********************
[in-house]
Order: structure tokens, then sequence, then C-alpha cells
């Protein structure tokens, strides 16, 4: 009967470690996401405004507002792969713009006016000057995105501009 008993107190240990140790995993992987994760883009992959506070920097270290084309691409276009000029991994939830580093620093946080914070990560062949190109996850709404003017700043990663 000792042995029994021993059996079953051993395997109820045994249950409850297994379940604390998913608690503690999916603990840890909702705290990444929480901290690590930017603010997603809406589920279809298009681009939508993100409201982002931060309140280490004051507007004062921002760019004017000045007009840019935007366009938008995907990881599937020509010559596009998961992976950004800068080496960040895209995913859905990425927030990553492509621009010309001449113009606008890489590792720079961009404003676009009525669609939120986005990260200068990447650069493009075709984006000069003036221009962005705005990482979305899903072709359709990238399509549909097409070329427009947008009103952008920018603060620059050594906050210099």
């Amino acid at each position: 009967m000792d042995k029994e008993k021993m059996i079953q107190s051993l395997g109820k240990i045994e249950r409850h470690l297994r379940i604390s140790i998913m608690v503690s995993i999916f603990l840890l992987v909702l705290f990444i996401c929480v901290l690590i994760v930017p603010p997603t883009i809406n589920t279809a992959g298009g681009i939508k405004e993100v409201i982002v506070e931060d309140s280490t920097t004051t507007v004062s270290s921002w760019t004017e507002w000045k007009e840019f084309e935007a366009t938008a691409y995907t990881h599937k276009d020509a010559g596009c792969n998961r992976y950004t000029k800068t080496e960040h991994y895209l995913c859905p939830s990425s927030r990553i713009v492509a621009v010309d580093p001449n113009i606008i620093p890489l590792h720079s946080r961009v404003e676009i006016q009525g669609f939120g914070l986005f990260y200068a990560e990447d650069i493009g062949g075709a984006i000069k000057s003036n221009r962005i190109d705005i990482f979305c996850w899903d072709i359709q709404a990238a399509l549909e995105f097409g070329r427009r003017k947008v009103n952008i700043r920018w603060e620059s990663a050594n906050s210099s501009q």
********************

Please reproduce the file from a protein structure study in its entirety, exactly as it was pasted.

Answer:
[in-house]
Order: structure tokens, then sequence, then C-alpha cells
């Protein structure tokens, strides 16, 4: 009967470690996401405004507002792969713009006016000057995105501009 008993107190240990140790995993992987994760883009992959506070920097270290084309691409276009000029991994939830580093620093946080914070990560062949190109996850709404003017700043990663 000792042995029994021993059996079953051993395997109820045994249950409850297994379940604390998913608690503690999916603990840890909702705290990444929480901290690590930017603010997603809406589920279809298009681009939508993100409201982002931060309140280490004051507007004062921002760019004017000045007009840019935007366009938008995907990881599937020509010559596009998961992976950004800068080496960040895209995913859905990425927030990553492509621009010309001449113009606008890489590792720079961009404003676009009525669609939120986005990260200068990447650069493009075709984006000069003036221009962005705005990482979305899903072709359709990238399509549909097409070329427009947008009103952008920018603060620059050594906050210099």
């Amino acid at each position: 009967m000792d042995k029994e008993k021993m059996i079953q107190s051993l395997g109820k240990i045994e249950r409850h470690l297994r379940i604390s140790i998913m608690v503690s995993i999916f603990l840890l992987v909702l705290f990444i996401c929480v901290l690590i994760v930017p603010p997603t883009i809406n589920t279809a992959g298009g681009i939508k405004e993100v409201i982002v506070e931060d309140s280490t920097t004051t507007v004062s270290s921002w760019t004017e507002w000045k007009e840019f084309e935007a366009t938008a691409y995907t990881h599937k276009d020509a010559g596009c792969n998961r992976y950004t000029k800068t080496e960040h991994y895209l995913c859905p939830s990425s927030r990553i713009v492509a621009v010309d580093p001449n113009i606008i620093p890489l590792h720079s946080r961009v404003e676009i006016q009525g669609f939120g914070l986005f990260y200068a990560e990447d650069i493009g062949g075709a984006i000069k000057s003036n221009r962005i190109d705005i990482f979305c996850w899903d072709i359709q709404a990238a399509l549909e995105f097409g070329r427009r003017k947008v009103n952008i700043r920018w603060e620059s990663a050594n906050s210099s501009q």